IVs ($x) should be pdl dims $y->nelem or $y->nelem x n_iv. Do not supply the constant vector in $x. Intercept is automatically added and returned as LAST of the coeffs if CONST=>1. Returns full model in list context and coeff in scalar context.

Default options (case insensitive):

    CONST  => 1,
    PLOT   => 1,   # see plot_residuals() for plot options

Usage:

    # suppose this is a person's ratings for top 10 box office movies
    # ascending sorted by box office

    perldl> p $y = qsort ceil( random(10) * 5 )
    [1 1 2 2 2 2 4 4 5 5]

    # construct IV with linear and quadratic component

    perldl> p $x = cat sequence(10), sequence(10)**2
    [
     [ 0  1  2  3  4  5  6  7  8  9]
     [ 0  1  4  9 16 25 36 49 64 81]
    ]

    perldl> %m = $y->ols( $x )

    perldl> p "$_\t$m{$_}\n" for (sort keys %m)

    F       40.4225352112676
    F_df    [2 7]
    F_p     0.000142834216344756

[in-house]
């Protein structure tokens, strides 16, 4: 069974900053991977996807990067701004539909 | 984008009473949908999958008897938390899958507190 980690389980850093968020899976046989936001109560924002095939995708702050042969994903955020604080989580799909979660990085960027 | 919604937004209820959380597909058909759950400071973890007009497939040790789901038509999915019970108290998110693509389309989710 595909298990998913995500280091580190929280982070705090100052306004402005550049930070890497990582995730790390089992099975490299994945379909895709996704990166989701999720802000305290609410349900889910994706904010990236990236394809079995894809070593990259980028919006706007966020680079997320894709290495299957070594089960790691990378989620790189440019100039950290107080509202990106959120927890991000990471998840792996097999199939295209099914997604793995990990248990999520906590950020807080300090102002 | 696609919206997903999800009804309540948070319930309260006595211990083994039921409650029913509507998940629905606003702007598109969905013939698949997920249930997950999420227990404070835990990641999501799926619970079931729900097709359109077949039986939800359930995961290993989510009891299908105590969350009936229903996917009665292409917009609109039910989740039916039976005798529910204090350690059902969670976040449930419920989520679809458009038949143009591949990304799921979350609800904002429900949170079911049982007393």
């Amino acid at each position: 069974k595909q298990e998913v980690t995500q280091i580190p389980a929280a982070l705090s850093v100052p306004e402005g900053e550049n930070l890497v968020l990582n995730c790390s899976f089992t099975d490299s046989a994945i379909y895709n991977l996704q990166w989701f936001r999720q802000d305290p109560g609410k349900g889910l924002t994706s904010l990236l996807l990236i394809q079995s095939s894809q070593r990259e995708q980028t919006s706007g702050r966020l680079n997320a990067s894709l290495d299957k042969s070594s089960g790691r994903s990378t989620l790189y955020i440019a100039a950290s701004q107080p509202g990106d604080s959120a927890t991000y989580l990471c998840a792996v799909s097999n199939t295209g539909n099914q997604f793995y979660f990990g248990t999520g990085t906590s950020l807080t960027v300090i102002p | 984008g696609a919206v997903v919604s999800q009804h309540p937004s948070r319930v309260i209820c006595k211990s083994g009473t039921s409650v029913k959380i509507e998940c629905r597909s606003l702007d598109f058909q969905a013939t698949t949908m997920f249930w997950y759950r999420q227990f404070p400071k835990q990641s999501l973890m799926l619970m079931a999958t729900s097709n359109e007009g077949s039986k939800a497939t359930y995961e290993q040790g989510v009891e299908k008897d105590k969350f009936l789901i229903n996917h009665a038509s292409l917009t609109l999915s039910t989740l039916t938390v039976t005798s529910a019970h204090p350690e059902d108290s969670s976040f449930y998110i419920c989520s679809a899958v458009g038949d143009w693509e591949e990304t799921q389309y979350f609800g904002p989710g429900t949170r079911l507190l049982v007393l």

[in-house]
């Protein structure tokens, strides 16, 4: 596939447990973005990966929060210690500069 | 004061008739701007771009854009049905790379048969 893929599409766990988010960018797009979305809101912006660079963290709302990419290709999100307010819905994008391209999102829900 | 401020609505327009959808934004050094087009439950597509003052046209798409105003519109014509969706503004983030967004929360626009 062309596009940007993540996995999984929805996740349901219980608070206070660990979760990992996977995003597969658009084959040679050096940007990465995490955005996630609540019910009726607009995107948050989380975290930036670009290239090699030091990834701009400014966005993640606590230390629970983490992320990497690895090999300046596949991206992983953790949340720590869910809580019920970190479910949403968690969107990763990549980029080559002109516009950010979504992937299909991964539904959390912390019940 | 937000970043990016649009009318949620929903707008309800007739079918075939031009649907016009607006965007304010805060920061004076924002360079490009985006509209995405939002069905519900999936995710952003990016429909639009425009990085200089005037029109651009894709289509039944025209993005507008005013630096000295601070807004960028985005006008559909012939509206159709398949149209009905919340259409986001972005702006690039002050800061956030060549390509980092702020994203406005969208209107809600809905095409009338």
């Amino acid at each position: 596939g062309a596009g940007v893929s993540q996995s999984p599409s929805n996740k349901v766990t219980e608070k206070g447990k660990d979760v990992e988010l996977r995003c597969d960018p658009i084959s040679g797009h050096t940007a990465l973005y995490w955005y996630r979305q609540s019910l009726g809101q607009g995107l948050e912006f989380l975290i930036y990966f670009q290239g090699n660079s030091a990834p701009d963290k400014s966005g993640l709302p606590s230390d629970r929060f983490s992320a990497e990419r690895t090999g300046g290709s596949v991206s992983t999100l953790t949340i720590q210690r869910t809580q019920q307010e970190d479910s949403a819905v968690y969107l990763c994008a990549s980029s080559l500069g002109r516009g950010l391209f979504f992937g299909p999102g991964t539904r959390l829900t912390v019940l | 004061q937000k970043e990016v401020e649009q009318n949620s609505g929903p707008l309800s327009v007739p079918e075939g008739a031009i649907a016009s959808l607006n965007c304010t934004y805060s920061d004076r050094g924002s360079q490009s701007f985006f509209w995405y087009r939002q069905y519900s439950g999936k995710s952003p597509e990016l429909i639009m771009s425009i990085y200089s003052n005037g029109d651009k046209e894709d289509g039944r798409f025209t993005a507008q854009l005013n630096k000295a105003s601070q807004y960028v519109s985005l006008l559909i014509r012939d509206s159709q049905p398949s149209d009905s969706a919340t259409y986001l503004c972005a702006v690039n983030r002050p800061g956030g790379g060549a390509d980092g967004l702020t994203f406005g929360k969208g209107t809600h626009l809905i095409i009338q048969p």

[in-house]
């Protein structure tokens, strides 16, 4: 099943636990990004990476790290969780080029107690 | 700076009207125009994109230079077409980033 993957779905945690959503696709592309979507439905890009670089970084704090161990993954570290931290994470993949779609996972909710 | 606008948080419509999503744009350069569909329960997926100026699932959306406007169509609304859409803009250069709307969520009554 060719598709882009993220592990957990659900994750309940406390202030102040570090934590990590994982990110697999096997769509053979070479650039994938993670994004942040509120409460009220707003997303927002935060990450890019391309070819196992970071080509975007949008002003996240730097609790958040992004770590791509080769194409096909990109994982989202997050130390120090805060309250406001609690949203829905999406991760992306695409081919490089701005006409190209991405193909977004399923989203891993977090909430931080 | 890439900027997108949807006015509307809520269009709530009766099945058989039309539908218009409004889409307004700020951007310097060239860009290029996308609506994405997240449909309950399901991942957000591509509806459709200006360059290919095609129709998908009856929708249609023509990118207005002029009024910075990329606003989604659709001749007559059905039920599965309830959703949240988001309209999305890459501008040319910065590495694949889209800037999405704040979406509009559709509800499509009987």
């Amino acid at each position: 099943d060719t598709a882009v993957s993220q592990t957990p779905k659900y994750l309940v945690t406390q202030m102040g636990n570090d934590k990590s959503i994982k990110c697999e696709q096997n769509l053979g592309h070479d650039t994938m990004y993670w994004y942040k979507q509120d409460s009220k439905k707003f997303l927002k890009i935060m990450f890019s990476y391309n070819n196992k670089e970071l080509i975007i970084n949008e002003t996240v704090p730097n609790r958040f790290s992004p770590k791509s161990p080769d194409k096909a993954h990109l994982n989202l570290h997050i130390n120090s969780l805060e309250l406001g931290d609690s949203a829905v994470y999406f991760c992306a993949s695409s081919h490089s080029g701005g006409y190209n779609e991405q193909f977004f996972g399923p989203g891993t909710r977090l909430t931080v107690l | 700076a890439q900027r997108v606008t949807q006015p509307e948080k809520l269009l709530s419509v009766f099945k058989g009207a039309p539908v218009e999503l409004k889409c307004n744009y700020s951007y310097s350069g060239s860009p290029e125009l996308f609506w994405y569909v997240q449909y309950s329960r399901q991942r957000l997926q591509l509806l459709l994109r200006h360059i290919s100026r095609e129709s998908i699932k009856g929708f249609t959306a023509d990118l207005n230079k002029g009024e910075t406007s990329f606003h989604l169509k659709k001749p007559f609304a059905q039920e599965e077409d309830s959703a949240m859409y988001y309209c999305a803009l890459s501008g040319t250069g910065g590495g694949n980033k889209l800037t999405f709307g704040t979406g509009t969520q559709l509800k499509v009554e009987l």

R2      0.920314253647587
 
    # coeff  linear     quadratic  constant
 
    b       [0.21212121 0.03030303 0.98181818]
    b_p     [0.32800118 0.20303404 0.039910509]
    b_se    [0.20174693 0.021579989 0.38987581]
    b_t     [ 1.0514223   1.404219  2.5182844]
    ss_model        19.8787878787879
    ss_residual     1.72121212121212
    ss_total        21.6
    y_pred  [0.98181818  1.2242424  1.5272727  ...  4.6181818  5.3454545]

ols_rptd

Repeated measures linear regression (Lorch & Myers, 1990; Van den Noortgate & Onghena, 2006). Handles purely within-subject design for now. See t/stats_ols_rptd.t for an example using the Lorch and Myers data.

Usage:

    # This is the example from Lorch and Myers (1990),
    # a study on how characteristics of sentences affected reading time
    # Three within-subject IVs:
    # SP -- serial position of sentence
    # WORDS -- number of words in sentence
    # NEW -- number of new arguments in sentence

    # $subj can be 1D pdl or @ ref and must be the first argument
    # IV can be 1D @ ref or pdl
    # 1D @ ref is effect coded internally into pdl
    # pdl is left as is

    my %r = $rt->ols_rptd( $subj, $sp, $words, $new );